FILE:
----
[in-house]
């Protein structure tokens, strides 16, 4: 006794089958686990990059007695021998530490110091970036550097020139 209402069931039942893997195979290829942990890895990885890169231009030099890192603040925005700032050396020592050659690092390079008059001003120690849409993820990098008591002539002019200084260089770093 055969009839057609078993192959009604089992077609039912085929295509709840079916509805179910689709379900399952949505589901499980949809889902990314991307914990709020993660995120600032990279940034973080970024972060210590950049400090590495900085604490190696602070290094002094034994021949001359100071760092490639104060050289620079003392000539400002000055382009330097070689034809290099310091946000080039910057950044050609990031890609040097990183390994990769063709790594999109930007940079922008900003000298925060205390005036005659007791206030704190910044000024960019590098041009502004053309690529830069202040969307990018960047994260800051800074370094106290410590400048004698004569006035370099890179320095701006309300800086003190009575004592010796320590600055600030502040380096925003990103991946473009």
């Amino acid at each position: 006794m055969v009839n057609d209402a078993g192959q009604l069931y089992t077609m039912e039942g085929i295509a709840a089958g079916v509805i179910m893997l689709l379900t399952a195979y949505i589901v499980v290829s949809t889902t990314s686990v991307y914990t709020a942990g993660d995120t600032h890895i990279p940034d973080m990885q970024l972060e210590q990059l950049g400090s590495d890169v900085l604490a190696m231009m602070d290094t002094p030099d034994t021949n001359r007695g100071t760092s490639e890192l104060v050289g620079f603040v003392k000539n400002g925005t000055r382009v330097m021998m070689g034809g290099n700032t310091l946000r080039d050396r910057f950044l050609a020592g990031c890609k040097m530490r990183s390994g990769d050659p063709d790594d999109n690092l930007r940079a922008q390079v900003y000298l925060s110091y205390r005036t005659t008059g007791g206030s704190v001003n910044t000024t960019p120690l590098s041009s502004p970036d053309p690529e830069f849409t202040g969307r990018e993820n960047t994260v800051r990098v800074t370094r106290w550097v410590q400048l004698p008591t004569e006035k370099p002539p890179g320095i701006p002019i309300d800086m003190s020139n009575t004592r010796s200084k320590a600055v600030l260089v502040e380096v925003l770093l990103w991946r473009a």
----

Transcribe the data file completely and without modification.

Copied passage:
[in-house]
């Protein structure tokens, strides 16, 4: 006794089958686990990059007695021998530490110091970036550097020139 209402069931039942893997195979290829942990890895990885890169231009030099890192603040925005700032050396020592050659690092390079008059001003120690849409993820990098008591002539002019200084260089770093 055969009839057609078993192959009604089992077609039912085929295509709840079916509805179910689709379900399952949505589901499980949809889902990314991307914990709020993660995120600032990279940034973080970024972060210590950049400090590495900085604490190696602070290094002094034994021949001359100071760092490639104060050289620079003392000539400002000055382009330097070689034809290099310091946000080039910057950044050609990031890609040097990183390994990769063709790594999109930007940079922008900003000298925060205390005036005659007791206030704190910044000024960019590098041009502004053309690529830069202040969307990018960047994260800051800074370094106290410590400048004698004569006035370099890179320095701006309300800086003190009575004592010796320590600055600030502040380096925003990103991946473009």
């Amino acid at each position: 006794m055969v009839n057609d209402a078993g192959q009604l069931y089992t077609m039912e039942g085929i295509a709840a089958g079916v509805i179910m893997l689709l379900t399952a195979y949505i589901v499980v290829s949809t889902t990314s686990v991307y914990t709020a942990g993660d995120t600032h890895i990279p940034d973080m990885q970024l972060e210590q990059l950049g400090s590495d890169v900085l604490a190696m231009m602070d290094t002094p030099d034994t021949n001359r007695g100071t760092s490639e890192l104060v050289g620079f603040v003392k000539n400002g925005t000055r382009v330097m021998m070689g034809g290099n700032t310091l946000r080039d050396r910057f950044l050609a020592g990031c890609k040097m530490r990183s390994g990769d050659p063709d790594d999109n690092l930007r940079a922008q390079v900003y000298l925060s110091y205390r005036t005659t008059g007791g206030s704190v001003n910044t000024t960019p120690l590098s041009s502004p970036d053309p690529e830069f849409t202040g969307r990018e993820n960047t994260v800051r990098v800074t370094r106290w550097v410590q400048l004698p008591t004569e006035k370099p002539p890179g320095i701006p002019i309300d800086m003190s020139n009575t004592r010796s200084k320590a600055v600030l260089v502040e380096v925003l770093l990103w991946r473009a």